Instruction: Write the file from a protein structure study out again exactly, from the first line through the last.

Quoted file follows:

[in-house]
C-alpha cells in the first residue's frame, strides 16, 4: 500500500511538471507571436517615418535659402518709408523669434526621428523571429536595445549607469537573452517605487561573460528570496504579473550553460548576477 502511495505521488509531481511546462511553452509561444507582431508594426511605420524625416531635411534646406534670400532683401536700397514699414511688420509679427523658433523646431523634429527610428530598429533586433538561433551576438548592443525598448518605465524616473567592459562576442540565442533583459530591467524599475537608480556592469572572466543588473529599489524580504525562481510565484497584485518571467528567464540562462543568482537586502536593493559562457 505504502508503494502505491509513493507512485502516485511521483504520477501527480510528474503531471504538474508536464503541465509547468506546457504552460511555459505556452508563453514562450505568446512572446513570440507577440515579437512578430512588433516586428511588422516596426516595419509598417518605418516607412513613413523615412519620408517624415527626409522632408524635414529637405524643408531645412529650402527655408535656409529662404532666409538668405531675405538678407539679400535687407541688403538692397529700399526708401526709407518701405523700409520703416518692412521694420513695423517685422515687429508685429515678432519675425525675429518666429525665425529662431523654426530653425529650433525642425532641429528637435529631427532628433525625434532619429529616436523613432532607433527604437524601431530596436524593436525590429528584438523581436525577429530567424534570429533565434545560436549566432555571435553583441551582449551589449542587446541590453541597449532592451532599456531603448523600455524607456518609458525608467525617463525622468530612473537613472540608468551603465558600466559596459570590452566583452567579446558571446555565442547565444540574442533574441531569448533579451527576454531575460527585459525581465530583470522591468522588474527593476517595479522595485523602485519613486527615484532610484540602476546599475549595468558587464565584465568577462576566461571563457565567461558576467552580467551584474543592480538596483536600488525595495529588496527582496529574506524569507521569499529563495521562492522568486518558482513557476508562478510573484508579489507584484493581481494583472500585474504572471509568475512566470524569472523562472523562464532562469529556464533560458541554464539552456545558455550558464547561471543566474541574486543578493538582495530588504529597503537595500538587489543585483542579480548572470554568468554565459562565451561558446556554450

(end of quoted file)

[in-house]
C-alpha cells in the first residue's frame, strides 16, 4: 500500500511538471507571436517615418535659402518709408523669434526621428523571429536595445549607469537573452517605487561573460528570496504579473550553460548576477 502511495505521488509531481511546462511553452509561444507582431508594426511605420524625416531635411534646406534670400532683401536700397514699414511688420509679427523658433523646431523634429527610428530598429533586433538561433551576438548592443525598448518605465524616473567592459562576442540565442533583459530591467524599475537608480556592469572572466543588473529599489524580504525562481510565484497584485518571467528567464540562462543568482537586502536593493559562457 505504502508503494502505491509513493507512485502516485511521483504520477501527480510528474503531471504538474508536464503541465509547468506546457504552460511555459505556452508563453514562450505568446512572446513570440507577440515579437512578430512588433516586428511588422516596426516595419509598417518605418516607412513613413523615412519620408517624415527626409522632408524635414529637405524643408531645412529650402527655408535656409529662404532666409538668405531675405538678407539679400535687407541688403538692397529700399526708401526709407518701405523700409520703416518692412521694420513695423517685422515687429508685429515678432519675425525675429518666429525665425529662431523654426530653425529650433525642425532641429528637435529631427532628433525625434532619429529616436523613432532607433527604437524601431530596436524593436525590429528584438523581436525577429530567424534570429533565434545560436549566432555571435553583441551582449551589449542587446541590453541597449532592451532599456531603448523600455524607456518609458525608467525617463525622468530612473537613472540608468551603465558600466559596459570590452566583452567579446558571446555565442547565444540574442533574441531569448533579451527576454531575460527585459525581465530583470522591468522588474527593476517595479522595485523602485519613486527615484532610484540602476546599475549595468558587464565584465568577462576566461571563457565567461558576467552580467551584474543592480538596483536600488525595495529588496527582496529574506524569507521569499529563495521562492522568486518558482513557476508562478510573484508579489507584484493581481494583472500585474504572471509568475512566470524569472523562472523562464532562469529556464533560458541554464539552456545558455550558464547561471543566474541574486543578493538582495530588504529597503537595500538587489543585483542579480548572470554568468554565459562565451561558446556554450